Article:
So remember how last year, when the Hillary Clinton email scandal became a big deal and the Clinton camp insisted it was doing its due diligence?
In the days that followed Clinton’s now-infamous press conference, her team said they were releasing everything they could in the name of transparency.
Time Magazine reported at the time that Clinton spokesman Nick Merrill told them (emphasis added), “Every one of the more than 60,000 emails were read… We apologize if the fact sheet wasn’t clear enough on this point.”
That aforementioned fact sheet is still available online here, where Team Clinton lists the supposedly rigorous and careful process by which they sorted through all the emails.
But this is what FBI Director James Comey said today (emphasis added):
The lawyers doing the sorting for Secretary Clinton in 2014 did not individually read the content of all of her e-mails, as we did for those available to us; instead, they relied on header information and used search terms to try to find all work-related e-mails among the reportedly more than 60,000 total e-mails remaining on Secretary Clinton’s personal system in 2014. It is highly likely their search terms missed some work-related e-mails, and that we later found them, for example, in the mailboxes of other officials or in the slack space of a server.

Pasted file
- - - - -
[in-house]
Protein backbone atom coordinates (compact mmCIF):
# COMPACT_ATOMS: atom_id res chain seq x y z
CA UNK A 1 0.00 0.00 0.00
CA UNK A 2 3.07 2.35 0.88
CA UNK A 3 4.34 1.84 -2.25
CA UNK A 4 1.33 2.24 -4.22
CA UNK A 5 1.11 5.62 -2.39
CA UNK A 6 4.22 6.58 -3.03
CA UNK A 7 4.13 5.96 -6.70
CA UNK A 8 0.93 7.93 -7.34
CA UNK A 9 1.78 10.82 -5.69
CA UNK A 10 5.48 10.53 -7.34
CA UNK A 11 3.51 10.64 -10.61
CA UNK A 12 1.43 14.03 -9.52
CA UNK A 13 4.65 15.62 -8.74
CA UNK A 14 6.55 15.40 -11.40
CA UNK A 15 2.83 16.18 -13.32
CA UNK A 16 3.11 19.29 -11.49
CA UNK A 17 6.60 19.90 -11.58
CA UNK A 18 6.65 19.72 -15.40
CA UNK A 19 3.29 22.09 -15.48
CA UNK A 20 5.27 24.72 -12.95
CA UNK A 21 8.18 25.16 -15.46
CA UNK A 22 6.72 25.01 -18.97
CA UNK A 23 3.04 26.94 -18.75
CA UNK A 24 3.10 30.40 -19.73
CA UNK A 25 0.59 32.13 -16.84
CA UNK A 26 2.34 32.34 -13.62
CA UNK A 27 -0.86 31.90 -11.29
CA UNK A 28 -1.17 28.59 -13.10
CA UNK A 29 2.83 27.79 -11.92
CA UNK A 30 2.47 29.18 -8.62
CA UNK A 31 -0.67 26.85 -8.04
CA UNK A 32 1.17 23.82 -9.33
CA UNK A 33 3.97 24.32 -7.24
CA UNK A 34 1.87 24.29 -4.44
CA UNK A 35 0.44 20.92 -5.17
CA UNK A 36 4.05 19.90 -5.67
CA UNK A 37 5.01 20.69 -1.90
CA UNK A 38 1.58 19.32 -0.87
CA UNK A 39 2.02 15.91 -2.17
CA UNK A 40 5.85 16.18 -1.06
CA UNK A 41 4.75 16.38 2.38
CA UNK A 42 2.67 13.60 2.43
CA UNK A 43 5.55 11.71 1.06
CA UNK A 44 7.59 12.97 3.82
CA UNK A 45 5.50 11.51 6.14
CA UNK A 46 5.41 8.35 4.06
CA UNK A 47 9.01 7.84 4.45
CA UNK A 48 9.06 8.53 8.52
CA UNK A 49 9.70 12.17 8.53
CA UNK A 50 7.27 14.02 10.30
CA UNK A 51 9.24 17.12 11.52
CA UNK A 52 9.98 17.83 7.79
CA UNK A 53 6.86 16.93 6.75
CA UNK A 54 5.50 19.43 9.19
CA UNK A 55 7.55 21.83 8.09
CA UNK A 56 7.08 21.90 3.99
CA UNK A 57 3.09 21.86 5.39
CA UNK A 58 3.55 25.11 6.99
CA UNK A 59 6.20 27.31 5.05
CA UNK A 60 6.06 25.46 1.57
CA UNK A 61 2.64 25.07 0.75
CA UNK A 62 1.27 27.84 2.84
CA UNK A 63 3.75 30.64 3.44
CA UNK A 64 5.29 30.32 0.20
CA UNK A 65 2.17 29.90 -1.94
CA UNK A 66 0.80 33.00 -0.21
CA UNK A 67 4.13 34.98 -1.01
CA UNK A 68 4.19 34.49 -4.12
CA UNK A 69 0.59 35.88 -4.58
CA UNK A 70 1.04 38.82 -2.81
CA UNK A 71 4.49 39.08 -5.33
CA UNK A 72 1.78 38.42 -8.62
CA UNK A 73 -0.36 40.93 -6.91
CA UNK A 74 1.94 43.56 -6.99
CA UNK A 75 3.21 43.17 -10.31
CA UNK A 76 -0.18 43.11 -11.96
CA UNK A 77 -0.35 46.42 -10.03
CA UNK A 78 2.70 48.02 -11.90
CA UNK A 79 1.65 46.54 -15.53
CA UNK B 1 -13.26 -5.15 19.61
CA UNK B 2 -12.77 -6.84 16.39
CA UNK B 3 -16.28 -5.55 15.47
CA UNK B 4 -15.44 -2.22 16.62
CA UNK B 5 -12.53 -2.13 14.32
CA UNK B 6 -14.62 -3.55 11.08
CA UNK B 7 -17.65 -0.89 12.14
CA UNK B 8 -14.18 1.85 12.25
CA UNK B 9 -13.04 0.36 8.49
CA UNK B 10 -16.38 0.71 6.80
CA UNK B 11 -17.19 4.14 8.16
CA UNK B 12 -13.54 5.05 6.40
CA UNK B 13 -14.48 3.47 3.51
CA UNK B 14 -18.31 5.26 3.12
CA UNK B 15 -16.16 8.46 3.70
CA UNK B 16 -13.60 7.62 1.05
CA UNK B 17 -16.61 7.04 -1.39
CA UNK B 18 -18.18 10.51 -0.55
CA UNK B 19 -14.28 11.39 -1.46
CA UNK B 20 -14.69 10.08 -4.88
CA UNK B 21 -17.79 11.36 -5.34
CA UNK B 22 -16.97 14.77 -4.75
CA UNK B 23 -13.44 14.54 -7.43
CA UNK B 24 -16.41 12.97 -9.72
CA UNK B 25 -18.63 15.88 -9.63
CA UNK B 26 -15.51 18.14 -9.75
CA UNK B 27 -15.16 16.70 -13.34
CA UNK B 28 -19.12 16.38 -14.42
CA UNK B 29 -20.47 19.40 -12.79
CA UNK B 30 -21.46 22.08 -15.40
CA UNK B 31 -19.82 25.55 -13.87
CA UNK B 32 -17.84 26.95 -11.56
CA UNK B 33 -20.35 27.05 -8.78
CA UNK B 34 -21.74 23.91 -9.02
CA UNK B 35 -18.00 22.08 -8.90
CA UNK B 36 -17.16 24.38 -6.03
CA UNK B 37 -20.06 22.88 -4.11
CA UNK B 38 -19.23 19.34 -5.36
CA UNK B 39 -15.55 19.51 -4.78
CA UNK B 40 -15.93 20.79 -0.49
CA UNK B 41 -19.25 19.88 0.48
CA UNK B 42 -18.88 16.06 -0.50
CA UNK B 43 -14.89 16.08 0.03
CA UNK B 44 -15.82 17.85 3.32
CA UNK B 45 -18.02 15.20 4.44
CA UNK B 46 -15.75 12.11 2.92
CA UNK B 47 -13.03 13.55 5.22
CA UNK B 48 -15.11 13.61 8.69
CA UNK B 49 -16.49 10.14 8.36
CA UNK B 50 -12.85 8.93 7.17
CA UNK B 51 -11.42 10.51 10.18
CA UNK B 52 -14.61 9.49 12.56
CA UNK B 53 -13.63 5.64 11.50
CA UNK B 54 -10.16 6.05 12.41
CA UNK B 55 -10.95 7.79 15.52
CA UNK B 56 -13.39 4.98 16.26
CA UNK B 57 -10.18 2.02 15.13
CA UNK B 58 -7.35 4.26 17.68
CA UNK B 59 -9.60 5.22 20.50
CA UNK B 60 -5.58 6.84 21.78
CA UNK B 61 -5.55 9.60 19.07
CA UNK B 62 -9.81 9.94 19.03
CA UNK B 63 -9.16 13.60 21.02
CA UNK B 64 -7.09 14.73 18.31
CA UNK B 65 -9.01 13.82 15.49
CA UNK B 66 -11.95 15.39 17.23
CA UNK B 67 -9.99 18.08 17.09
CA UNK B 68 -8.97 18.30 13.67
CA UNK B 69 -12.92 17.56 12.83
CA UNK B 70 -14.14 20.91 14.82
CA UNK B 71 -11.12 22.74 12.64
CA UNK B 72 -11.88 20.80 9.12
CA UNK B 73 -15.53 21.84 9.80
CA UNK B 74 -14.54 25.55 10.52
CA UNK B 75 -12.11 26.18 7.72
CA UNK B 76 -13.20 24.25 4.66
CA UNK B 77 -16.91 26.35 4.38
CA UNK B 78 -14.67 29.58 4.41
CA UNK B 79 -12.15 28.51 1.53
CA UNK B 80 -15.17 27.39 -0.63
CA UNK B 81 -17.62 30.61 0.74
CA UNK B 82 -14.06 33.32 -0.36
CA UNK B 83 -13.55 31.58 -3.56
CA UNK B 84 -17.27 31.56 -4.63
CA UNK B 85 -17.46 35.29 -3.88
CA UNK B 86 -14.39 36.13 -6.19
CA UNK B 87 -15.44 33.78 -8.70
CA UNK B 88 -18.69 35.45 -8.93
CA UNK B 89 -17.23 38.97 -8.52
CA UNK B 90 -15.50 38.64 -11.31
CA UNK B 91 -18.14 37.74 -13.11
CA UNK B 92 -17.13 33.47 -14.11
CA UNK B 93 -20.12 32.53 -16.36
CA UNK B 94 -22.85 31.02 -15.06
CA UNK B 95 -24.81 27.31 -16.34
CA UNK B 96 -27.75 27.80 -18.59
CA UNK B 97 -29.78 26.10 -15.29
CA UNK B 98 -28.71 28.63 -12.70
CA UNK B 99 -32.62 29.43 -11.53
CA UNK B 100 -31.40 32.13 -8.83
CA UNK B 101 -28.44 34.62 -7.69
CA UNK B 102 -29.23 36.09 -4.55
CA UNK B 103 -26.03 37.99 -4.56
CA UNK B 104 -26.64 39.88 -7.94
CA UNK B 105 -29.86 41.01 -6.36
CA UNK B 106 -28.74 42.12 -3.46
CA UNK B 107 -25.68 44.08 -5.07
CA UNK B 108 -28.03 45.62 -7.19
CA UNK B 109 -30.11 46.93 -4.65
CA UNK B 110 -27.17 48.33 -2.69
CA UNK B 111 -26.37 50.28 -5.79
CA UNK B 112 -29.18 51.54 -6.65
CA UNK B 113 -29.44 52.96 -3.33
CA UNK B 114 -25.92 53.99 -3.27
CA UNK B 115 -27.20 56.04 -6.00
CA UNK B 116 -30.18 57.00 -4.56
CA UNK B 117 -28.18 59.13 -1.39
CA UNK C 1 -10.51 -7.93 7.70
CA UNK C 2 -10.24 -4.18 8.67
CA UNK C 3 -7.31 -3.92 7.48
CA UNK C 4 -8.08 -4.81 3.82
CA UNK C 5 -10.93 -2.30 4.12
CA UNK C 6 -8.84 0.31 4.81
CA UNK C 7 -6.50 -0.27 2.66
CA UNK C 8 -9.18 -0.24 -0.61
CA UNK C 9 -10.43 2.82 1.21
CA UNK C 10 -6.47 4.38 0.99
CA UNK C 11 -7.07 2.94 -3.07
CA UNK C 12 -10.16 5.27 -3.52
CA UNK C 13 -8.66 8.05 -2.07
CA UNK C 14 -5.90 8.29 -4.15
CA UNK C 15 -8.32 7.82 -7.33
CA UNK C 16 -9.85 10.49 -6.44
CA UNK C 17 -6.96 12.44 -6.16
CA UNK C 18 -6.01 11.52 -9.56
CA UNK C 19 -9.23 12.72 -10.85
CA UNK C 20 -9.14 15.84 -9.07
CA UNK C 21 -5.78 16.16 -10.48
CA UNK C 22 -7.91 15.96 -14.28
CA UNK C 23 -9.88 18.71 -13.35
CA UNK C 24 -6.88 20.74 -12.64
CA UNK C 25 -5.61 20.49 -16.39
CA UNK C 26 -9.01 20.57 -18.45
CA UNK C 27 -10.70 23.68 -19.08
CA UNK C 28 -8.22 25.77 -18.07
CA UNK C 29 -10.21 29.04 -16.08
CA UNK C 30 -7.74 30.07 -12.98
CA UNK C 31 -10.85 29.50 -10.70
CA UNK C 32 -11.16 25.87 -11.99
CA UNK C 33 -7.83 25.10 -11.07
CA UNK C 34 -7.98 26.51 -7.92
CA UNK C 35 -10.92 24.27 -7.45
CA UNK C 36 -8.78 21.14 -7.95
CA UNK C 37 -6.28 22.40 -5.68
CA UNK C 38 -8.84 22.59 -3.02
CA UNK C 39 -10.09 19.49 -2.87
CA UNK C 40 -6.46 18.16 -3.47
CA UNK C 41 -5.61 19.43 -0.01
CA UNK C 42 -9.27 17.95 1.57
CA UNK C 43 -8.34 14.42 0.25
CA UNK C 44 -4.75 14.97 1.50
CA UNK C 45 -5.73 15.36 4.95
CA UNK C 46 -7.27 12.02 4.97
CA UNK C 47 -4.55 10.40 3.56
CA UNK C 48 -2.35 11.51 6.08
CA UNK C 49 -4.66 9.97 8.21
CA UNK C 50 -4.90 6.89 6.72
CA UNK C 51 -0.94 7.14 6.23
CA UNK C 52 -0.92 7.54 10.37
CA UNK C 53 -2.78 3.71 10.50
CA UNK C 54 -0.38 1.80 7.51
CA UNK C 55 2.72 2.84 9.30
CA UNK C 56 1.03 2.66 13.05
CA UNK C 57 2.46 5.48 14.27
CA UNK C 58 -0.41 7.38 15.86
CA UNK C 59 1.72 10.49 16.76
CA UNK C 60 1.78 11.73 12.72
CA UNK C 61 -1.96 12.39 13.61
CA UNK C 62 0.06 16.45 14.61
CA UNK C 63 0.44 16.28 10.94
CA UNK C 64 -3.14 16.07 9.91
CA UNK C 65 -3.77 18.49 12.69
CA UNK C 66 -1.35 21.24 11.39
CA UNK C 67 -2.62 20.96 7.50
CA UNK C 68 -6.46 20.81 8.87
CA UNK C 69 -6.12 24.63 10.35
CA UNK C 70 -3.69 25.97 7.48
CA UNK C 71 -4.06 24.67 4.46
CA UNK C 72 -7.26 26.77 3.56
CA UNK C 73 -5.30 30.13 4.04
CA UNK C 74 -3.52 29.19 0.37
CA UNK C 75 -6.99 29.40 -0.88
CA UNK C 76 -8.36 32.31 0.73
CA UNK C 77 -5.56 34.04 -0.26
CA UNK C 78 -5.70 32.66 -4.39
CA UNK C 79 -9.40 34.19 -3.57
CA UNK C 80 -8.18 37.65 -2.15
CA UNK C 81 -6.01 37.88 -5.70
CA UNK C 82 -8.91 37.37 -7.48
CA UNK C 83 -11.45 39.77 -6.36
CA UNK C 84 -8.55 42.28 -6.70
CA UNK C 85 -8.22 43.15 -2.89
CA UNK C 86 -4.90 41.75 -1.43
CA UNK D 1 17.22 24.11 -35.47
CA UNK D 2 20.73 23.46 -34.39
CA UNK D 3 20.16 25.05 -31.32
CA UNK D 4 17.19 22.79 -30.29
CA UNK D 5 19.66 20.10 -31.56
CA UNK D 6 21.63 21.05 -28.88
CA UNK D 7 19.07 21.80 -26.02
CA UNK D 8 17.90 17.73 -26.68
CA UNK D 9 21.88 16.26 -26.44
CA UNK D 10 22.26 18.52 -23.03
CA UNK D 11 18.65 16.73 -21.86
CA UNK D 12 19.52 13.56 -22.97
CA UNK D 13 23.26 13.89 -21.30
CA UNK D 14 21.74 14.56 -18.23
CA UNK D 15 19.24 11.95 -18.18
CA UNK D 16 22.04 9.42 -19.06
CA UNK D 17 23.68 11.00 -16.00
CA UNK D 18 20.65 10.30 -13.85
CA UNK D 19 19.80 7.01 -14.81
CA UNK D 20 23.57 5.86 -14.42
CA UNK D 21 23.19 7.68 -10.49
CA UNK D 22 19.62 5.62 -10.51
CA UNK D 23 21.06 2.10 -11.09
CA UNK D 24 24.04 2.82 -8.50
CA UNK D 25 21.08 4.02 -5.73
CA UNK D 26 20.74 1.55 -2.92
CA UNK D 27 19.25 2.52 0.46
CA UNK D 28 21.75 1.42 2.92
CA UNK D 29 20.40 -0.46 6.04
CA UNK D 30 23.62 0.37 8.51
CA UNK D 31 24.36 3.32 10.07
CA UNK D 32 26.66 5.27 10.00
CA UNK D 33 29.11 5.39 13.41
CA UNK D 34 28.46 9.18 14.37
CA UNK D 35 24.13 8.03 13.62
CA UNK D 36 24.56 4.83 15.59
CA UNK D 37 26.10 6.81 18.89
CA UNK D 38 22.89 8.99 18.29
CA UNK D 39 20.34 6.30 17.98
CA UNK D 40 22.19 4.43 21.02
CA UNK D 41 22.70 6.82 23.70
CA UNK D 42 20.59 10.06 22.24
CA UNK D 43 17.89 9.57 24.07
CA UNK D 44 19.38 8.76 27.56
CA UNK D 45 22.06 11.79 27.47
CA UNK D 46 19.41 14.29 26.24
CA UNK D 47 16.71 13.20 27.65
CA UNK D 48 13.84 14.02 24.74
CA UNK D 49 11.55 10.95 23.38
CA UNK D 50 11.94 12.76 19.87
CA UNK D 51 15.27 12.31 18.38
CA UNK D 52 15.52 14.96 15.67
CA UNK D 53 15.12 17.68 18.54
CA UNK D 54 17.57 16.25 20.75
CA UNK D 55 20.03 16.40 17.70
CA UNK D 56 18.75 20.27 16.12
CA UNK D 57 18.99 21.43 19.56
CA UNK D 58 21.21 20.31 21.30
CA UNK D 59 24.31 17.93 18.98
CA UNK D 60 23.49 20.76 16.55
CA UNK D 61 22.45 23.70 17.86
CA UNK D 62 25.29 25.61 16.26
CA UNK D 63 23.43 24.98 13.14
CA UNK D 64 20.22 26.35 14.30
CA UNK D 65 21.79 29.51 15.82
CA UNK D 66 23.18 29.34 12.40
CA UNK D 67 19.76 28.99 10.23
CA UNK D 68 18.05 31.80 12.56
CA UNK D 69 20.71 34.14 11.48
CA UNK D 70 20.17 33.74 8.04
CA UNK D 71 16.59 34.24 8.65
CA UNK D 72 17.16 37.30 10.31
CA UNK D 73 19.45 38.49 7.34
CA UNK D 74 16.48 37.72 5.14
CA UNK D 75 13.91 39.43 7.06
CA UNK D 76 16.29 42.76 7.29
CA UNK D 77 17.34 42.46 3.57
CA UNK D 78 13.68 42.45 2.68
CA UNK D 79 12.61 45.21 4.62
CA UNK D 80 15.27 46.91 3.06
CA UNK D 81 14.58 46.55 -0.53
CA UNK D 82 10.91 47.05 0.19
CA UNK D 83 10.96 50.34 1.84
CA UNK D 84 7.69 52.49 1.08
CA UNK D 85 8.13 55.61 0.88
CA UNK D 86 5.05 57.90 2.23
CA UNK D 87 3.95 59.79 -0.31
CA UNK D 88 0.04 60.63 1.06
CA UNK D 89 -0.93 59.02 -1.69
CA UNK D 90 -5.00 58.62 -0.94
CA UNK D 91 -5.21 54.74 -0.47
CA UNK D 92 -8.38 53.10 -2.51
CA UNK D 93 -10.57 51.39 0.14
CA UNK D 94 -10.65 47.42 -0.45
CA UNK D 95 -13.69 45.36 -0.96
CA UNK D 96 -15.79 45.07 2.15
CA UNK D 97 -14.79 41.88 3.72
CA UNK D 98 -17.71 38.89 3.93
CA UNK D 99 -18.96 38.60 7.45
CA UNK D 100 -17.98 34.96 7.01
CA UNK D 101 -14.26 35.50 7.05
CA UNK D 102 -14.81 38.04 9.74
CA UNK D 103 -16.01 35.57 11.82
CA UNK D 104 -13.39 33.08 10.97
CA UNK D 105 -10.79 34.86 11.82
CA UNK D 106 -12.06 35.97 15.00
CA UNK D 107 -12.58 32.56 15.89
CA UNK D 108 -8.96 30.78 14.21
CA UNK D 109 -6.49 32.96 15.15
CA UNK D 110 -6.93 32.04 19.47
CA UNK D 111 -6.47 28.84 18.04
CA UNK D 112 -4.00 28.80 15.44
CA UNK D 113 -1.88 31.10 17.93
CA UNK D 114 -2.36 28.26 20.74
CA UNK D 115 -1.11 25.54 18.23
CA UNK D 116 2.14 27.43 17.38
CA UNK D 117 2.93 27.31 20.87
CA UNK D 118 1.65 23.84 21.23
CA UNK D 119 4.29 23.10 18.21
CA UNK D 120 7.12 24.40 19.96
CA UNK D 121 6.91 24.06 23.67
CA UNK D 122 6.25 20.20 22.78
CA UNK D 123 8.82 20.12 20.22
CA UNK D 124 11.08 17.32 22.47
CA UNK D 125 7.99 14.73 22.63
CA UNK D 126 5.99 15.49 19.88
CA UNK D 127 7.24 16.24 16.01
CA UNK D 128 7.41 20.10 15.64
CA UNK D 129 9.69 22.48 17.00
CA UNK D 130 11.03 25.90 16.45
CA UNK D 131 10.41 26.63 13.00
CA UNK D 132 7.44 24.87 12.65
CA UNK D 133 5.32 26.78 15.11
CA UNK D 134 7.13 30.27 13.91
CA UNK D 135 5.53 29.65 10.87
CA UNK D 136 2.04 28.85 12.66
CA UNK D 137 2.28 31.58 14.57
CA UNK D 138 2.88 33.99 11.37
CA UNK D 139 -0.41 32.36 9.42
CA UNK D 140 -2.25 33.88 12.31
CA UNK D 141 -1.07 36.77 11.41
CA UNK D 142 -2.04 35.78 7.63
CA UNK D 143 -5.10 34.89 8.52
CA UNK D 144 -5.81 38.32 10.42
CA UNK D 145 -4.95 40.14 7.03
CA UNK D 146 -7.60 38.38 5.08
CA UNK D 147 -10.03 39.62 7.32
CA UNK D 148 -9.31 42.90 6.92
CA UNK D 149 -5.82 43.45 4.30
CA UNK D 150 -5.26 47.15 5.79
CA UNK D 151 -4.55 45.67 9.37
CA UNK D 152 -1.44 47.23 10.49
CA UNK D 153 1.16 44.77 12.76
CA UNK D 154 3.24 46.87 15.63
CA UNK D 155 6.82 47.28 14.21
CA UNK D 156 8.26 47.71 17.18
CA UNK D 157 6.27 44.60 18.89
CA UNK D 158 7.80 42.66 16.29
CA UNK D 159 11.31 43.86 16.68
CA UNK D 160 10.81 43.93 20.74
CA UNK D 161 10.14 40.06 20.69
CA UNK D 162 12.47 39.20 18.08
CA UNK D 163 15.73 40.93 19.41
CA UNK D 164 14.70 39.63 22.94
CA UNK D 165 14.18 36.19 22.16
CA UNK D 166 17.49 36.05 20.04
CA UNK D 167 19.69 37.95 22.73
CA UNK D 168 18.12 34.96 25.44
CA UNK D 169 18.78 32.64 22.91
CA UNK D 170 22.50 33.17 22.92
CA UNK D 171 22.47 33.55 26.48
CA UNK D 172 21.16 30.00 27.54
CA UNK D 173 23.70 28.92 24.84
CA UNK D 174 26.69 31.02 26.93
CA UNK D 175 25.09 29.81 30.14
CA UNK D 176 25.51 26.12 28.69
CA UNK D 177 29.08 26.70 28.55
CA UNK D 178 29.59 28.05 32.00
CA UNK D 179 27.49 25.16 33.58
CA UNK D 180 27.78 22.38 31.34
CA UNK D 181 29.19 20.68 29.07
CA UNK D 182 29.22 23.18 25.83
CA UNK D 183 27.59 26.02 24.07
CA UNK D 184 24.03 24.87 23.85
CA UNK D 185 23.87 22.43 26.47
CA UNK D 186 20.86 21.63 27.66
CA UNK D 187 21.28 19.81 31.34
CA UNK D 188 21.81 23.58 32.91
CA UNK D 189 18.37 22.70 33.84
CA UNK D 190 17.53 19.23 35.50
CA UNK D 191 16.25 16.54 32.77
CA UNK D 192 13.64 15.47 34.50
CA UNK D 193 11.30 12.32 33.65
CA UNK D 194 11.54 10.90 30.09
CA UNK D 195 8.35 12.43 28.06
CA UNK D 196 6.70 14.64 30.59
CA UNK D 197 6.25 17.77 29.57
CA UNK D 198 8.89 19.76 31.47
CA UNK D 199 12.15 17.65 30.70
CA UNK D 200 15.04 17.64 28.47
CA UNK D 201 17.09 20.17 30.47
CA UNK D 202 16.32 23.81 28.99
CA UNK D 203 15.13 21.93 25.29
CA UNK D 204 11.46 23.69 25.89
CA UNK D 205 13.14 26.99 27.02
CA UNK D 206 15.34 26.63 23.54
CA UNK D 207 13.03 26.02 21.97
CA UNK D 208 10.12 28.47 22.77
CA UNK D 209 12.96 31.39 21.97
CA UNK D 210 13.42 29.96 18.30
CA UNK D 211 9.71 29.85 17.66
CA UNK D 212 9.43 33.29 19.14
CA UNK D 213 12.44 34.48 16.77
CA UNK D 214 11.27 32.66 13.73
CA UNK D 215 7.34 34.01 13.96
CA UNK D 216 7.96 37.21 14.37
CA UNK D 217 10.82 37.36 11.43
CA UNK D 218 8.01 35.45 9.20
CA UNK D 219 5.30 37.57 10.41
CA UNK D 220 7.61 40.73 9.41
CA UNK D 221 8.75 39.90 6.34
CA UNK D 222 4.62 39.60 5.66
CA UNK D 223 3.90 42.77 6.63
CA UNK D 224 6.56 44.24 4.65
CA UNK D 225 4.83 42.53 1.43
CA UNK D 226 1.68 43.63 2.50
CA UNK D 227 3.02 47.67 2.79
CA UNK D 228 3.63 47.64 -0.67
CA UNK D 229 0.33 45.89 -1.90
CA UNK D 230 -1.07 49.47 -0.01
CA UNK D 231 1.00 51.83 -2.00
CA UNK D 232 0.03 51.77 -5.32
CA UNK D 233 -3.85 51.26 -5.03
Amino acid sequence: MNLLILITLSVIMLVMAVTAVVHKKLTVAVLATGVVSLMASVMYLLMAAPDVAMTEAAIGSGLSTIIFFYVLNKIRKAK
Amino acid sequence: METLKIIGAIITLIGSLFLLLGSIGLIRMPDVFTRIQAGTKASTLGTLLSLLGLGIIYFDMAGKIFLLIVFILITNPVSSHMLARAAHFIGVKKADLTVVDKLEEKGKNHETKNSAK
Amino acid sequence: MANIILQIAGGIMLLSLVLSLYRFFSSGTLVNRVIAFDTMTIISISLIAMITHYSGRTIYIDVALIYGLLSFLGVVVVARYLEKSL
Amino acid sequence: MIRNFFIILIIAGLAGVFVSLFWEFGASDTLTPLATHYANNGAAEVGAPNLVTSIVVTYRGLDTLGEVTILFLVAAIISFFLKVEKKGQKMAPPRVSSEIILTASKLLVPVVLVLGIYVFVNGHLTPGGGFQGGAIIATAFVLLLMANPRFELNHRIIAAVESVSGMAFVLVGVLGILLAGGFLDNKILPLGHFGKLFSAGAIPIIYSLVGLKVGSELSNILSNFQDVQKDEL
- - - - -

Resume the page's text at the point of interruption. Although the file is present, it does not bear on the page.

It is also likely that there are other work-related e-mails that they did not produce to State and that we did not find elsewhere, and that are now gone because they deleted all e-mails they did not return to State, and the lawyers cleaned their devices in such a way as to preclude complete forensic recovery.
He did go on to say there was no “intentional misconduct” in that, but Time took particular note of this and concluded that the Clinton campaign provided information to supporters that was, well, completely false.
Merrill provided this follow-up statement to them today:
No one misled you. We heard Comey’s statement for the first time when you did today, so we’re trying to figure it all out too.
[image via screengrab]
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